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Swiss army backs home-grown IM service amid privacy concerns

The guard of honour of the Swiss Army stands ready for the arrival of Austrian Chancellor Sebastian Kurz at the Lohn residence of the Swiss government in Kehrsatz, Switzerland, Sept. 18, 2020. The Swiss army has ordered its ranks to stop using foreign instant-messaging services like WhatsApp, Signal and Telegram for official communications, opting for a Swiss alternative in part over concerns about legislation in Washington that governs how U.S. authorities can access information held by tech companies. Army leaders called for use of the Swiss instant messaging service Threema, and a promotion for the service was posted Dec. 29, 2021 on the Swiss army’s page on Facebook—which, like WhatsApp, is owned by the U.S. company now known as Meta. Credit: Alessandro della Valle/Keystone via AP, file

The Swiss army has told its ranks to stop using foreign instant-messaging services like WhatsApp, Signal and Telegram for official communications. Instead, it’s opting for a Swiss alternative—in part over concerns about legislation in Washington that governs how U.S. authorities can access information held by tech companies.

Army leaders, in a letter to top commanders last month, called for use of the Swiss instant messaging service Threema, and a promotion for the service was posted Dec. 29 on the Swiss army’s page on Facebook, which, like WhatsApp, is owned by the U.S. company now known as Meta.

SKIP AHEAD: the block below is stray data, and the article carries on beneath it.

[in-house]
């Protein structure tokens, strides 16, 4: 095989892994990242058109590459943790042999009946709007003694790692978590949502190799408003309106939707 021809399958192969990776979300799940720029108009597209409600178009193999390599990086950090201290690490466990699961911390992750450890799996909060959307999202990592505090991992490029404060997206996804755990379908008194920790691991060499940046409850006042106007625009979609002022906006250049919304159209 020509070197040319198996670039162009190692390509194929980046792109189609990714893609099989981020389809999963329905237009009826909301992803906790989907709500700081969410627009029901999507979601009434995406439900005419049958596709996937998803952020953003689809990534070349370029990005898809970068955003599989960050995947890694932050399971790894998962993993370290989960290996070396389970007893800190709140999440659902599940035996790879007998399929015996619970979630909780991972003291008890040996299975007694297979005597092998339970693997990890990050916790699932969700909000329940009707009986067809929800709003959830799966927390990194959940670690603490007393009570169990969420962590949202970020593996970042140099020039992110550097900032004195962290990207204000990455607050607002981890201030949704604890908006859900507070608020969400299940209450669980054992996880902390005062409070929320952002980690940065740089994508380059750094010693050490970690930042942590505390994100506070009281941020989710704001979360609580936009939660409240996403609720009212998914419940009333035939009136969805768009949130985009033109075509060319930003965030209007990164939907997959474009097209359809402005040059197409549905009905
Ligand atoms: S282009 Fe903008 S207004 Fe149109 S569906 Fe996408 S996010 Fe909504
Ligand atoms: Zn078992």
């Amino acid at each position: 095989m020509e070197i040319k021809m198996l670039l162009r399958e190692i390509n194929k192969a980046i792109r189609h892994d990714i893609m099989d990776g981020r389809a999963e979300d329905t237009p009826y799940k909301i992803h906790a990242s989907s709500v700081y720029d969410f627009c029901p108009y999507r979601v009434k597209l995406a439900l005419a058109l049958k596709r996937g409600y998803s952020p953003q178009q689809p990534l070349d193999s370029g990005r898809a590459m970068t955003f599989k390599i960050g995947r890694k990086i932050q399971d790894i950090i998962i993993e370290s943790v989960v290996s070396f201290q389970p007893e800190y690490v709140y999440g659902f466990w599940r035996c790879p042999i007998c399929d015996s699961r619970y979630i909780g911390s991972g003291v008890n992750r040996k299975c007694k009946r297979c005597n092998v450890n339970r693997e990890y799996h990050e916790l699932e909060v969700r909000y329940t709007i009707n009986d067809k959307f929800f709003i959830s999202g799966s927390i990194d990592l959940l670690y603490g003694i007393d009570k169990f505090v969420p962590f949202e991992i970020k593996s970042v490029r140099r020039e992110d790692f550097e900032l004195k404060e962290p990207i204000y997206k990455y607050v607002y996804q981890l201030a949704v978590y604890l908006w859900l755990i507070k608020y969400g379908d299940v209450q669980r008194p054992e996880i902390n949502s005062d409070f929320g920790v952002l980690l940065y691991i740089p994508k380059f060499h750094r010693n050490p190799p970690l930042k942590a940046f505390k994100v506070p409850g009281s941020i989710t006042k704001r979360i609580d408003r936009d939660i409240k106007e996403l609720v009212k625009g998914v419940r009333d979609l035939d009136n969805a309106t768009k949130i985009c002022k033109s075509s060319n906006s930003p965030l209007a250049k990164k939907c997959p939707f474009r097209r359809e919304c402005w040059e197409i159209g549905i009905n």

Officials have cited an enhanced need for secure communications as Swiss soldiers have fanned out to support the response to the COVID-19 pandemic in the Alpine country.

A letter sent to army chiefs last month said Threema “must be used for all service communications,” adding that “no other messaging service will be authorized.”

Army spokeswoman Delphine Schwab-Allemand, in an e-mail on Wednesday confirming reports on the issue in Swiss media, seemed to soften the army’s position, saying that there was a “recommendation” that troops use Threema. It took effect on Jan. 1. She added that the army cannot and does not want to tell troops to use a particular app on their private devices.

As Threema is a Swiss-based company, information it holds isn’t subject to the U.S. Cloud Act, she said, referring to legislation passed in a 2018 spending bill that governs how U.S. authorities can get electronic communications held by technology companies.

Some leading privacy groups opposed it. The Swiss army says the Threema app adheres to regulations in Europe about data protection.

Unlike many other messaging services, Threema doesn’t require users to provide a phone number or email address.

The Swiss army said it will reimburse soldiers for the 4-franc (about $4.40) annual cost for use of the Swiss app.


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Swiss army backs home-grown IM service amid privacy concerns (2022, January 5)
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